Cyber Addiction: Step Away From the Smart Phone (But First Read This)

The average person checks their phone 200 times a day. It borders on addiction for some, but according to cyberpsychologist Mary Aiken there are easy ways to unlearn this compulsion.

Mary Aiken: Do you know that the average person checks their cell phone 200 times a day. And when actually they come home from work cell phone checking increases. So why is that? People talk about internet addiction. Let me explain the science behind it. Very bold ratio and intermittent reinforcement aspects of technology. What does that mean? It means that technology and the internet particularly is like a giant slot machine. Every so often you hit something great. You find a great link, a great website. Every so often you get a brilliant email praise from your boss. Or that text that you’ve been waiting for. And that is far more addictive than if every piece of communication was positive or if every piece was negative. So technology can actually target our developmental Achilles heel. It can elicit negative behavior. People call it internet addiction. I’m not somebody who believes in internet addiction. Why? You cannot be addicted to air. You cannot be addicted to water. Technology is here to stay.

You would not be able to live or get a job or survive without at some stage engaging with technology. I’m a cyberpsychologist. I couldn’t do my job without access to the internet. So the thing is it’s to learn to modify our behavior. Addiction applies an abstinence model. You cannot in this day and age abstain from technology. So I prefer to think of it in terms of adoptive behavior. Technology is a blip in terms of an anthropological evolutionary spectrum and it has happened so quick that we as humans are struggling to keep up with what it offers and how our behavior is evolving. And the negative behaviors that we see at the moment I like to think of them as being maladaptive behaviors or cyber maladaptive behaviors. And the good news about that is that you can do something. Just like learning to stop biting your nails when you’re nervous you can learn to control your use of technology. Technology is here to serve us, not for us to become a slave to it.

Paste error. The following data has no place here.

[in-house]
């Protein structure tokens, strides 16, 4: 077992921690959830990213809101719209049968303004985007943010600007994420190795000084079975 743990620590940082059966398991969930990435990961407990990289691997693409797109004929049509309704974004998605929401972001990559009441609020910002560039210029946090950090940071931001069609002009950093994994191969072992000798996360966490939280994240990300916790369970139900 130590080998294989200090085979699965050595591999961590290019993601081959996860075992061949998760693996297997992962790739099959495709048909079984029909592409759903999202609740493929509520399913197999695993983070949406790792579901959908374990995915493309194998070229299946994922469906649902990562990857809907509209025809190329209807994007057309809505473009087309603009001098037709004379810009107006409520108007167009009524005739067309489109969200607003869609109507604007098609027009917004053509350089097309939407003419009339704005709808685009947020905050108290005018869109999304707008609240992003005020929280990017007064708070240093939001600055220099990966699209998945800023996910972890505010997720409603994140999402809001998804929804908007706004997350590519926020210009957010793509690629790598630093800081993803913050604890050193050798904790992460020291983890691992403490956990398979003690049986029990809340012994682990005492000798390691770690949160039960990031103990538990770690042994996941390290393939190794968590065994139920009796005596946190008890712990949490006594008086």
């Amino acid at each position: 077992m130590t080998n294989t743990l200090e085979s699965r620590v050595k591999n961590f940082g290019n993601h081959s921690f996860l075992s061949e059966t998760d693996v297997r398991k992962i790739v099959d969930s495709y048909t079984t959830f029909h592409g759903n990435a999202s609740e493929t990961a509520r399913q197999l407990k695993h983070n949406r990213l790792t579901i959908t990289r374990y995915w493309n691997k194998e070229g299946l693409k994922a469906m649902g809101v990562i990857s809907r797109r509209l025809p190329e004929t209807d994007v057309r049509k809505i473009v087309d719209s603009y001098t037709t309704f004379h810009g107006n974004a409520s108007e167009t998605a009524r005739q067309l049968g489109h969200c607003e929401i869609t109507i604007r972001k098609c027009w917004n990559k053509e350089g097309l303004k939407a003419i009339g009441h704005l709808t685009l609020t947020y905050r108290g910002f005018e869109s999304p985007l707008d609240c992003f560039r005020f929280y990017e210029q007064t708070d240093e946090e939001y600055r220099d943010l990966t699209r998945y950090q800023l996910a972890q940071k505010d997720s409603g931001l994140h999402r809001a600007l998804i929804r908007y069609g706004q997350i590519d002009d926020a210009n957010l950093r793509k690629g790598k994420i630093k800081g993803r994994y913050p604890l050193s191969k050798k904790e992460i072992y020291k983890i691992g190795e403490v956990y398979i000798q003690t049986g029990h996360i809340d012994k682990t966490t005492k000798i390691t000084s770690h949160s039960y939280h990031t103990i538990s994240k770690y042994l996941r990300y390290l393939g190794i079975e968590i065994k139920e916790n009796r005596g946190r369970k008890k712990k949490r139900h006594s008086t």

The internet is so great, isn’t it? It’s hit, after hit, after hit of quality visuals, stories and encounters. Or is it? Cyberpsychologist Mary Aiken is here to remind us of fading affect bias, which is where negative emotion associated with unpleasant memories fade much faster than positive experiences. This is why gamblers are always so quick to talk about how much they’ve won over the years, with no mention (or memory) of what they’ve lost.


According to Aiken, the internet is a giant slot machine, and all the average and boring material we scroll past is negated by that one incredible piece of news, that high feeling when you find a belly-aching funny video, making the search worthwhile. Already you’re getting hyped up for the next great find in the sea of hit and miss. The average person checks their cell phone 200 times per day. That’s an astounding figure, and it sounds an awful lot like an addiction, but Aiken is reluctant to label it that way, because the treatment that usually works for addiction – abstinence – will never work for the internet. We rely on technology for our jobs, relationships, and basic needs. It’s here to stay. So how do we balance our days so that we aren’t servants to the the technology that designed to serve us?

Aiken identifies this compulsive checking as a maladaptive behavior, and the good news about that is it’s a pattern that can be broken – just like you can resist scratching a mosquito bite with enough focus, or can slow your breathing when you’re overcome with nerves, with some awareness and intention, you can put your phone away for the duration of a film without opening your notifications. As an experiment, count for one day to see how many times you go to check your phone, and actively try to reduce it.

Mary Aiken's most recent book is The Cyber Effect: A Pioneering Cyberpsychologist Explains How Human Behavior Changes Online.

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